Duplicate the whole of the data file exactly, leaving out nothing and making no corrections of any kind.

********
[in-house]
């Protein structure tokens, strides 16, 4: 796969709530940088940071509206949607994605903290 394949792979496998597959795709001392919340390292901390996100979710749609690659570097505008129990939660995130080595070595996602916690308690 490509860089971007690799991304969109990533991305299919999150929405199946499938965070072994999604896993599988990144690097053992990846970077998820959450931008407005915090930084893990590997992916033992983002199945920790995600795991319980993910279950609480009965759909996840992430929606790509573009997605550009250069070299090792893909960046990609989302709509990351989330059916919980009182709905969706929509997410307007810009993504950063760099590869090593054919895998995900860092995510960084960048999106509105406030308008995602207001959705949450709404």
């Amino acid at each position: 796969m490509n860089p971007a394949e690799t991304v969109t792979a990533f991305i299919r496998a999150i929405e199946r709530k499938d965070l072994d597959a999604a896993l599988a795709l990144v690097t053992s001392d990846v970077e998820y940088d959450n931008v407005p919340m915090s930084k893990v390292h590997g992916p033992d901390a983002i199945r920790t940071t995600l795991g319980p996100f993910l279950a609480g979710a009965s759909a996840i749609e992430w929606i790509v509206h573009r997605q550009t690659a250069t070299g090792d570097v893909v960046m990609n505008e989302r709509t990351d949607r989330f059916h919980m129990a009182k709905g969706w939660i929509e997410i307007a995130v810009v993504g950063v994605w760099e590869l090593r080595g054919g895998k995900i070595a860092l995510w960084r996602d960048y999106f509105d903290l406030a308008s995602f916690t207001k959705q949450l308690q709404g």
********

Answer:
[in-house]
């Protein structure tokens, strides 16, 4: 796969709530940088940071509206949607994605903290 394949792979496998597959795709001392919340390292901390996100979710749609690659570097505008129990939660995130080595070595996602916690308690 490509860089971007690799991304969109990533991305299919999150929405199946499938965070072994999604896993599988990144690097053992990846970077998820959450931008407005915090930084893990590997992916033992983002199945920790995600795991319980993910279950609480009965759909996840992430929606790509573009997605550009250069070299090792893909960046990609989302709509990351989330059916919980009182709905969706929509997410307007810009993504950063760099590869090593054919895998995900860092995510960084960048999106509105406030308008995602207001959705949450709404």
């Amino acid at each position: 796969m490509n860089p971007a394949e690799t991304v969109t792979a990533f991305i299919r496998a999150i929405e199946r709530k499938d965070l072994d597959a999604a896993l599988a795709l990144v690097t053992s001392d990846v970077e998820y940088d959450n931008v407005p919340m915090s930084k893990v390292h590997g992916p033992d901390a983002i199945r920790t940071t995600l795991g319980p996100f993910l279950a609480g979710a009965s759909a996840i749609e992430w929606i790509v509206h573009r997605q550009t690659a250069t070299g090792d570097v893909v960046m990609n505008e989302r709509t990351d949607r989330f059916h919980m129990a009182k709905g969706w939660i929509e997410i307007a995130v810009v993504g950063v994605w760099e590869l090593r080595g054919g895998k995900i070595a860092l995510w960084r996602d960048y999106f509105d903290l406030a308008s995602f916690t207001k959705q949450l308690q709404g």